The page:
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Privacy & Security

What Would It Take To Cut U.S. Data Cables And Halt Internet Access?

Map of submarine cable systems and their landing stations. i

Map of submarine cable systems and their landing stations. TeleGeography hide caption

toggle caption TeleGeography
Map of submarine cable systems and their landing stations.

Map of submarine cable systems and their landing stations.

TeleGeography

In the tense relationship between Russia and the United States, the latest salvo comes via The New York Times: According to American military and intelligence officials, Russian submarines and spy ships are "aggressively operating" near submarine cables that carry Internet communications, raising concerns of a potential attack "in times of tension or conflict."

The submarine cables are obscure, yet incredibly vital infrastructure that basically carries most of the communications around the world. Descendants of the old telegraph networks, fiber-optic data cables snake across the bottom of the oceans, linking continents to each other and shuttling the vast majority of all voice and data traffic.

The Times report presents an account from unnamed military and intelligence officials that Russia's naval activities along the known cable routes are raising concerns in the Pentagon:

"The ultimate Russian hack on the United States could involve severing the fiber-optic cables at some of their hardest-to-access locations to halt the instant communications on which the West's governments, economies and citizens have grown dependent.

...

"What worries Pentagon planners most is that the Russians appear to be looking for vulnerabilities at much greater depths, where the cables are hard to monitor and breaks are hard to find and repair."

This would be a new kind of spy operation. In the past, cables have been known to be tapped for secrets (particularly during the Cold War, but possibly much more recently). Cutting the cables is a whole different thing.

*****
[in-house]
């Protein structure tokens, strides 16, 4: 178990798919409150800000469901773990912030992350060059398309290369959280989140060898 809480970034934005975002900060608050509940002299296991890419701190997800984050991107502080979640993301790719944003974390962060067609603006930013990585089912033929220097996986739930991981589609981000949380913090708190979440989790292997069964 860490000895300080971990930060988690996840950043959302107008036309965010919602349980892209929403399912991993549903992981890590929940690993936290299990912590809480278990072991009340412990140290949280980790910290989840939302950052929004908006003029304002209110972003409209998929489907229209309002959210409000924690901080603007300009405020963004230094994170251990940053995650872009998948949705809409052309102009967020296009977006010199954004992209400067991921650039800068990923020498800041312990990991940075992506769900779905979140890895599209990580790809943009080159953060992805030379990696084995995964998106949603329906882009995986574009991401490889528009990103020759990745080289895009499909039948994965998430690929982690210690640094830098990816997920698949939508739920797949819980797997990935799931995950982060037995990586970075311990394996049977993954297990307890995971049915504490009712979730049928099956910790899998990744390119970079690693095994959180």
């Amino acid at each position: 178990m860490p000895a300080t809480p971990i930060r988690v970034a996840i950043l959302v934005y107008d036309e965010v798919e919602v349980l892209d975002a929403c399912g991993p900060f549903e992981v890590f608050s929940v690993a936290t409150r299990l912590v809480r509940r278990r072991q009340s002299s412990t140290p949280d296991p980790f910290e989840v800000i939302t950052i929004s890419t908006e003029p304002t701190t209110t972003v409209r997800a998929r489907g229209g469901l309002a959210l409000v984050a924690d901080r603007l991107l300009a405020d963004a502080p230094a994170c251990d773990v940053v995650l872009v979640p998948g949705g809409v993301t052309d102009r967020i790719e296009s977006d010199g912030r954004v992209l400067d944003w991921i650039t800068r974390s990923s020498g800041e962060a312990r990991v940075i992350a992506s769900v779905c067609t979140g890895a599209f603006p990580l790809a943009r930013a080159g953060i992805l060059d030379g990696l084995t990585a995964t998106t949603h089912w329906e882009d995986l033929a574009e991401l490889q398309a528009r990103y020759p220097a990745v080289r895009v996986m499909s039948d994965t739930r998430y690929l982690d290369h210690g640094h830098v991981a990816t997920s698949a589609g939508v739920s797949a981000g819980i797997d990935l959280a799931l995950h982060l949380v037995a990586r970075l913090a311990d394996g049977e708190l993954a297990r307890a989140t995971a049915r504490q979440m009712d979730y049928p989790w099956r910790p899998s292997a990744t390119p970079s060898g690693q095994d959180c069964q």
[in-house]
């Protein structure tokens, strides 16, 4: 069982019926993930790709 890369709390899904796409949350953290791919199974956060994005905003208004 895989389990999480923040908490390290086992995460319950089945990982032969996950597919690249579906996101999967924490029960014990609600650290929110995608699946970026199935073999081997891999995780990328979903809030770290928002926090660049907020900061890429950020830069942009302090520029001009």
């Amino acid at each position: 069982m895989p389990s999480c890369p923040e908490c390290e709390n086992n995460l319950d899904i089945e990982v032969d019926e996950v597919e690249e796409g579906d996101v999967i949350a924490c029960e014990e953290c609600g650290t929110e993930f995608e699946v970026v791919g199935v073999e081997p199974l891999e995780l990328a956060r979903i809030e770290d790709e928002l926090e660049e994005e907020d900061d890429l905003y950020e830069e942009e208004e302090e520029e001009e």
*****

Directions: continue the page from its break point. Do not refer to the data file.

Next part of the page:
"You'd need a lot of submarines to actually harm a country like the United States," says Keith Schofield, general manager of the International Cable Protection Committee, whose members collectively oversee almost all of the world's intercontinental submarine cables.

Actually, one submarine per each cable, says Tim Stronge, researcher at TeleGeography, which tracks the commercial submarine cable industry. He says the cables run closer when they're near the shore but track different paths, especially out in the ocean.

That would make it 15 submarines for the 15 cables connecting the eastern U.S. to Europe (the 16th is going into operation soon). "And if you eliminated all the trans-Atlantic connectivity, well, there's trans-Pacific connectivity you would have to address as well. To cut all those is even more of a fanciful proposition," Stronge says.

The reason is that each cable alone, while hugely important to the company that owns it, isn't detrimental to your Internet connection.

"Normally, the traffic is diverted if a cable is cut, because clearly any commercial operator wants to ensure their customers still have service ... . And so the traffic is just automatically re-routed to a good route," Schofield tells All Tech.

"It's a bit like saying, 'We're going to intercept every interstate highway in the United States, all at the same time, then you'd have a problem with traffic.' If you intercept one, or two, or 10, you can still reroute around it."

Stronge also says that much of what regular users look for online, like videos and searches and websites, is hosted domestically and would remain unaffected even in the event of every single U.S.-connected cable going black.

"The industry is built to be robust; it's built for failure," he says.

Typically, the owners of the cable systems have to deal with cuts near the shore, caused by fishers or dragging anchors. The cables in shallow waters are often especially armored for those threats. Far in the ocean, they're just tiny fiber-optic wires inside a plastic tube, and rarely get disrupted (usually in natural disasters like earthquakes).

It costs anywhere from tens of thousands to $1 million or more to lift a deep-sea cable from the bottom of the ocean and work on it, according to Schofield and Stronge. That means serious financial costs would be involved in repairing potential damage, but also costs involved in an attack of this sort.

Schofield says the safety of cable network systems is hugely important: "The world's submarine cable telecoms infrastructure is vital; it's the heartbeat of the Internet." But he says it would have to be a "consistent, sustained and diverse" attack to cause a severe problem.

What if it does?

"Let's say some foreign entity, some evil doer, like a James Bond villain, cut every single undersea fiber-optic cable connection to the United States," says Stronge, "well, we do still have satellite."

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